1. In California, not only is the reporting of all adverse records restricted to seven years, regardless of income, the CRA must mail a copy of the investigative report to the candidate within three days of its completion.
  1. Many facets of the FCRA remain vague however, and one wonders if that is deliberate in certain instances. In Connecticut, for example, a credit history report may only be included as a component in a pre-employment background investigation if the candidate has fiduciary responsibilities or supervisory responsibilities. However, Connecticut has failed to date to provide an accurate definition of either.
  1. In some states, the employer may only consider a criminal record if the nature of the conviction is applicable to the nature job the candidate would be doing. Hmmm, think about that for a moment.

Clients often ask if it’s worth doing a background check on an applicant. I provide the following thoughts:

  1. Yes
  2. Yes
  3. Yes

Some thoughts on why:

  1. Example: If a company with three hundred employees hires a rotten egg, that person will not affect the operation as much as if a small company with three employees hires the same person. I believe it is critical for small businesses to conduct background investigations, even more so than for larger companies.
  1. Example: A company employs a salesman with two DUI’s on his record. He takes a client out for a Christmas lunch and has too many drinks. On his way home he hits and kills a pedestrian. Will his employer be sued if it knew about his DUI history? Probably.
  1. See my Case Study This was a very real case and our client is STILL paying the price.

My Opinion: If you conduct pre-employment background checks, regularly take counsel to ensure you are in compliance. Make sure your authorization forms are up to date, since the laws in each state change regularly. Ensure you follow the correct procedures if you decide to make an Adverse Hiring Decision as a result of the investigative report, and understand that your CRA is restricted as to what it can and cannot report. There are certainly perils in pre-employment background investigations, but they can be avoided through solid understanding of the FCRA.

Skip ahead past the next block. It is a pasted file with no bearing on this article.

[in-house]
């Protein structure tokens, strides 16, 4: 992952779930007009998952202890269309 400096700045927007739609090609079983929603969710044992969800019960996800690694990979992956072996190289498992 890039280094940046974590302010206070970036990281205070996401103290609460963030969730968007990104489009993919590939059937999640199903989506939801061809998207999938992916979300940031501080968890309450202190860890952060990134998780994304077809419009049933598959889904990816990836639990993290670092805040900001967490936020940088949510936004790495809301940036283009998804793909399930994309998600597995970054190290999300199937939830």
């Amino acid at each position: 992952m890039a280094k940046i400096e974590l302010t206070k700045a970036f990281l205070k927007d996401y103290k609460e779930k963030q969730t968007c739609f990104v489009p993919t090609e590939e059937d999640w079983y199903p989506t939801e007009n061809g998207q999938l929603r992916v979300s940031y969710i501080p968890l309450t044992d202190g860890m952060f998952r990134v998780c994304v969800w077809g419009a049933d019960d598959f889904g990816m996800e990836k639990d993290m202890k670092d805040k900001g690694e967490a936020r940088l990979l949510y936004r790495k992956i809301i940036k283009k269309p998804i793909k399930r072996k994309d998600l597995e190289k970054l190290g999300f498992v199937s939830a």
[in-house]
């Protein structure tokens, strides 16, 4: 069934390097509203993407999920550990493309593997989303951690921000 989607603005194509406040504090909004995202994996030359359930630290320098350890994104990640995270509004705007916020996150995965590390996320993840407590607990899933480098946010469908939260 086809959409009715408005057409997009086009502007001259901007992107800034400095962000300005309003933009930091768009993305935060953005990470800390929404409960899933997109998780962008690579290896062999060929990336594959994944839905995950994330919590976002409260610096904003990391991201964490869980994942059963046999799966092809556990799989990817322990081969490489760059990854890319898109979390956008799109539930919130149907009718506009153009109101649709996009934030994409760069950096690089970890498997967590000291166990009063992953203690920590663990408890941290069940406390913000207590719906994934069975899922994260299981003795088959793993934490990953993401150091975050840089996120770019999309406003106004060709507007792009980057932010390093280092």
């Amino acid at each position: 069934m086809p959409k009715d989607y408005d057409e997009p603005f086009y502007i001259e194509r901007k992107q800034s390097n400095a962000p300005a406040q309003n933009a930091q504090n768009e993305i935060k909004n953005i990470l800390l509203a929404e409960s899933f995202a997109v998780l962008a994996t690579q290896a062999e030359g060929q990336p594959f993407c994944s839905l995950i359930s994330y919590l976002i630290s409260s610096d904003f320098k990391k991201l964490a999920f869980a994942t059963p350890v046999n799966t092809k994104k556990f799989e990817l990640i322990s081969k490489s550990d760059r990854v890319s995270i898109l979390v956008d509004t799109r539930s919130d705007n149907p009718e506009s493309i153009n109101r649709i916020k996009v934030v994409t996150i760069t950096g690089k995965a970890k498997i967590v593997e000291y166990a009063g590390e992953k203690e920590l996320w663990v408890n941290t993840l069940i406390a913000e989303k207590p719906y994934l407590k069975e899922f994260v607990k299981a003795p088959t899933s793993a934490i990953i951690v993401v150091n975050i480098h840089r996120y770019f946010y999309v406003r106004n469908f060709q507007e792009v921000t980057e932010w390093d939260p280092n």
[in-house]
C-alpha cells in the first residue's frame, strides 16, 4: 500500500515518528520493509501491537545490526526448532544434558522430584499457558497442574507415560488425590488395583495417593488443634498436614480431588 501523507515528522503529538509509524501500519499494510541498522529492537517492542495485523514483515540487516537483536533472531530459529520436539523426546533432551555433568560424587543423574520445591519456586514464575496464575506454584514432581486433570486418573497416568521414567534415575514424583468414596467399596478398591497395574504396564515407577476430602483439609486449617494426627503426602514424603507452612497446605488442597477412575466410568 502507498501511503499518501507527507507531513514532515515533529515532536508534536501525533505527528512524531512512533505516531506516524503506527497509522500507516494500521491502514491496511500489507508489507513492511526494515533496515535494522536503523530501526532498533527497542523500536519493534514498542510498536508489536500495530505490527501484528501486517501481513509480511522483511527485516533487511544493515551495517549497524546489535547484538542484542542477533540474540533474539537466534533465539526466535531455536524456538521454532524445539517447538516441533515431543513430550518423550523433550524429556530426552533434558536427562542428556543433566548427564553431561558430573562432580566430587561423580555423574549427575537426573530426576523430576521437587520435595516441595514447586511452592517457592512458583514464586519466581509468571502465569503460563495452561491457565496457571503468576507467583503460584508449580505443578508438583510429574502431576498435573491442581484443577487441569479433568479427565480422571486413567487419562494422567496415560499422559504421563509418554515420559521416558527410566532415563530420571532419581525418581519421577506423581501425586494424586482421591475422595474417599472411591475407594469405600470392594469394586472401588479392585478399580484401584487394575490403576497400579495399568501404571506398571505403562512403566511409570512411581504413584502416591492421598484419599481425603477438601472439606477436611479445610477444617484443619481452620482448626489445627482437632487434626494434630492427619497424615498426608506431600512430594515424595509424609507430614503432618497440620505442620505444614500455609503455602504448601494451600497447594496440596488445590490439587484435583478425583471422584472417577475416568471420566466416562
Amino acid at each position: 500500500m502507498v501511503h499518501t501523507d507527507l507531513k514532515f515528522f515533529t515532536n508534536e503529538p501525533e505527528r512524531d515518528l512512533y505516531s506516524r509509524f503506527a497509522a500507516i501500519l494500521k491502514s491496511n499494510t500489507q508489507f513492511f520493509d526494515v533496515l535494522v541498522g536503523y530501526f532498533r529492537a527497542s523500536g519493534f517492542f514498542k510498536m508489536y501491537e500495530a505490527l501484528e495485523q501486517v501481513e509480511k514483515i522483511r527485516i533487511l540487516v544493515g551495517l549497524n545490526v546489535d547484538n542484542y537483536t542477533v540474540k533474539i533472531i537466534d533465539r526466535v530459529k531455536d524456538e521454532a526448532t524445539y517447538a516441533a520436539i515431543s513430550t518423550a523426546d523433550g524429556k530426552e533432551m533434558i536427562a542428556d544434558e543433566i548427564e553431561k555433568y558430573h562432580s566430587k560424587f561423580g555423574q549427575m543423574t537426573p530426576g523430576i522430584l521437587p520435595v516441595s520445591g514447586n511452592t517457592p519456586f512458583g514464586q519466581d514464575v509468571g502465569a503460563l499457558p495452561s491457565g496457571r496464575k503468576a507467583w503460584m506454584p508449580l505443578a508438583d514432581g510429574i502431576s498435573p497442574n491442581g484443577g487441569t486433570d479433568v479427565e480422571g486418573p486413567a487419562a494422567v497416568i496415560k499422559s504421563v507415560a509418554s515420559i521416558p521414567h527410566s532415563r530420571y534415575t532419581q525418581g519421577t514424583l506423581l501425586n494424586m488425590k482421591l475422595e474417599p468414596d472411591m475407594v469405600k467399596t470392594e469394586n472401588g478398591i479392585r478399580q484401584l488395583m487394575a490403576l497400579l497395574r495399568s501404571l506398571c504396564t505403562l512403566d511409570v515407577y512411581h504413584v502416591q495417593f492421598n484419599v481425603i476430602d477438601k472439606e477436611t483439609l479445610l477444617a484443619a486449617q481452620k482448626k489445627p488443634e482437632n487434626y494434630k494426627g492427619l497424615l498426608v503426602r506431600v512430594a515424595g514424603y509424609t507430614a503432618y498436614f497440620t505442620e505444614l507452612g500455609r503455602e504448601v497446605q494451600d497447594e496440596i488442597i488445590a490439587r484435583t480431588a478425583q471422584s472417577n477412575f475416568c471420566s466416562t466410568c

View the FCRA at

Welcome to my Blog

I have so much to tell you, and so many resources to share.

In my 17 years as a private investigator, I have conducted thousands of investigations for approximately 140 different law firms, dozens of corporations, hedge funds, private equity firms and individuals. I’ve learned, and seen, so much. That’s why I started this blog. My goal is to provide a central source of information and resources for individuals and businesses, to share my experiences, and to help guide you through the investigative process.

I started Artus Group in 2004 and it has become the largest PI firm in Connecticut. But we are also a global firm now and if we can’t help you, I’m always happy to point you in the direction of those specialists or experts that can.